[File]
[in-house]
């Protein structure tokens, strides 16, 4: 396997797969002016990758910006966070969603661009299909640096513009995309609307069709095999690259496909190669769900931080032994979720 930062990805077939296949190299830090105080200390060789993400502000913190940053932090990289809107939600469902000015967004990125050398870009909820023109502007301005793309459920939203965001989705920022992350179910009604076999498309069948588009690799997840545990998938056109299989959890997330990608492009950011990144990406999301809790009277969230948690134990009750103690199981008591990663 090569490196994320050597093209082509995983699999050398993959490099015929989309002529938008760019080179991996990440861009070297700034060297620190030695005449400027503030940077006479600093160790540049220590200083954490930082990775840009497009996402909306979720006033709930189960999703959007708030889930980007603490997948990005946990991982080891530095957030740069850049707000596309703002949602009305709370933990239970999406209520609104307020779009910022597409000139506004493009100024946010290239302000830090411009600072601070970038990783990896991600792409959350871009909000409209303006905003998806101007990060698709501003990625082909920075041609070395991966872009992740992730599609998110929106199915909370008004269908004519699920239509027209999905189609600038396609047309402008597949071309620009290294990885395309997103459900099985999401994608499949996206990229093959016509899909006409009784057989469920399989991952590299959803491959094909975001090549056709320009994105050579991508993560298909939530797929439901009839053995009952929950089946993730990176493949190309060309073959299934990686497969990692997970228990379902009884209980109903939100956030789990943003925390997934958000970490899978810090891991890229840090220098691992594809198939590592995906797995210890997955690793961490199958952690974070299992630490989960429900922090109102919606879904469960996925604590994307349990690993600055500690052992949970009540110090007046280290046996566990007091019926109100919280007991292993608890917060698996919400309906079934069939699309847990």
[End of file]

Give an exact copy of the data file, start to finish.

[in-house]
């Protein structure tokens, strides 16, 4: 396997797969002016990758910006966070969603661009299909640096513009995309609307069709095999690259496909190669769900931080032994979720 930062990805077939296949190299830090105080200390060789993400502000913190940053932090990289809107939600469902000015967004990125050398870009909820023109502007301005793309459920939203965001989705920022992350179910009604076999498309069948588009690799997840545990998938056109299989959890997330990608492009950011990144990406999301809790009277969230948690134990009750103690199981008591990663 090569490196994320050597093209082509995983699999050398993959490099015929989309002529938008760019080179991996990440861009070297700034060297620190030695005449400027503030940077006479600093160790540049220590200083954490930082990775840009497009996402909306979720006033709930189960999703959007708030889930980007603490997948990005946990991982080891530095957030740069850049707000596309703002949602009305709370933990239970999406209520609104307020779009910022597409000139506004493009100024946010290239302000830090411009600072601070970038990783990896991600792409959350871009909000409209303006905003998806101007990060698709501003990625082909920075041609070395991966872009992740992730599609998110929106199915909370008004269908004519699920239509027209999905189609600038396609047309402008597949071309620009290294990885395309997103459900099985999401994608499949996206990229093959016509899909006409009784057989469920399989991952590299959803491959094909975001090549056709320009994105050579991508993560298909939530797929439901009839053995009952929950089946993730990176493949190309060309073959299934990686497969990692997970228990379902009884209980109903939100956030789990943003925390997934958000970490899978810090891991890229840090220098691992594809198939590592995906797995210890997955690793961490199958952690974070299992630490989960429900922090109102919606879904469960996925604590994307349990690993600055500690052992949970009540110090007046280290046996566990007091019926109100919280007991292993608890917060698996919400309906079934069939699309847990």